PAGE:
This research will investigate a computer-based version of a new treatment for spatial neglect after stroke, and whether it can be delivered at home.
This research will investigate the use of orthitics (for example, braces and splints) early on in a stroke survivor’s rehabilitation. The results will inform a larger study into early orthotic use after stroke.
Find information on how to start exercising after a stroke as well on tips on how to stay motivated.
Physiotherapy is used to help with movement problems after a stroke, such as weakness or paralysis. This guide explains how physiotherapy can help you learn to
move and get around. It can help you learn to use your arm and hand in everyday activities as much as possible.
A stroke in the brain stem can cause the very rare condition of locked-in syndrome, where the person is conscious but unable to move apart from their eyes.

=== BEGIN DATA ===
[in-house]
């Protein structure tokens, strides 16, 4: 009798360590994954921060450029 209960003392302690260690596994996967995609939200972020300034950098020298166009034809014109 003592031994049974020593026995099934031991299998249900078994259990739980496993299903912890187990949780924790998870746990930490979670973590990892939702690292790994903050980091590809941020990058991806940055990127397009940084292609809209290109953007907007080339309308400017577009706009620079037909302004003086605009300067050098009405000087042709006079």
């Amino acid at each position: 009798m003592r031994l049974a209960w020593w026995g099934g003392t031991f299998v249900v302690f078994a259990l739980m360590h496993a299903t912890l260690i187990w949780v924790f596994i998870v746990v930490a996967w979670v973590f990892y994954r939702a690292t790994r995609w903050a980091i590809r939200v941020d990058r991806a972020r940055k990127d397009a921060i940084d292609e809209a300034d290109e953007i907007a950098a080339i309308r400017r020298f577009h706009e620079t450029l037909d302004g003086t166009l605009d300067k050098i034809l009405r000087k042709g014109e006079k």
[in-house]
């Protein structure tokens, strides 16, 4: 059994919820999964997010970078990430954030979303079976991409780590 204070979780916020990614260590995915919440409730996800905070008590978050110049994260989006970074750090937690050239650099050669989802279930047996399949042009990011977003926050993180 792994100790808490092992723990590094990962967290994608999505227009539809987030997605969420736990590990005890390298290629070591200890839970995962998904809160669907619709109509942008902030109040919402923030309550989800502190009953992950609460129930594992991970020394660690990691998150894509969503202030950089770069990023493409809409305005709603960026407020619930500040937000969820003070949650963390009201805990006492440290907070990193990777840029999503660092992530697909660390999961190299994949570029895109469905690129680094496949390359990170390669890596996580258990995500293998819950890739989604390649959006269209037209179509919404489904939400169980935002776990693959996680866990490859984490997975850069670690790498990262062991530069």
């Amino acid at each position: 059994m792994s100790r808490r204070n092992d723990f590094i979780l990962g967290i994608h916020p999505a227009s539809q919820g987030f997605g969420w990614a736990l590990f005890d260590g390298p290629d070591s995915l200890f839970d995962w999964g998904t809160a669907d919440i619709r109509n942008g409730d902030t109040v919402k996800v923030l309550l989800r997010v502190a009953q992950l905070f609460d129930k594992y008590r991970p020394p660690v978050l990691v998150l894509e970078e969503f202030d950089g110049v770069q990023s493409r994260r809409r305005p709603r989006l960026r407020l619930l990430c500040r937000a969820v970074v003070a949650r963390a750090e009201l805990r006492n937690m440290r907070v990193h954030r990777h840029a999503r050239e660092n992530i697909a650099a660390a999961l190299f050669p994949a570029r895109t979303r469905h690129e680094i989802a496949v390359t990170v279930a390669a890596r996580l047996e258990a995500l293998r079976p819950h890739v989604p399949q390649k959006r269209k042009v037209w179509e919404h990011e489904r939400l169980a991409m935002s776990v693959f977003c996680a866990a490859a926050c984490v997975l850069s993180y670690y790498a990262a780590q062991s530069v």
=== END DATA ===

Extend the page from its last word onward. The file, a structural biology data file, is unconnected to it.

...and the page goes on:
Occupational therapy can help you adjust to life after stroke by giving you the confidence and skills to perform daily tasks. This guide explains what to expect from occupational therapy and how you can find a therapist.
Stroke Association Voluntary Groups are supported by a range of resources and specialist training opportunities.
Become a member of our exciting new group - Voices in Partnership.
Your brain is amazing! It has the ability to re-wire itself, allowing you to improve skills such as walking, talking and using your affected arm. This process is known as neuroplasticity. Plasticity means your brain's ability to change. It begins after a stroke, and it can continue for years,
UK Early Researcher Award for Mrs Jane Horne, Stroke Association Postgraduate Fellow. She was awarded at a special celebratory awards lunch in London today.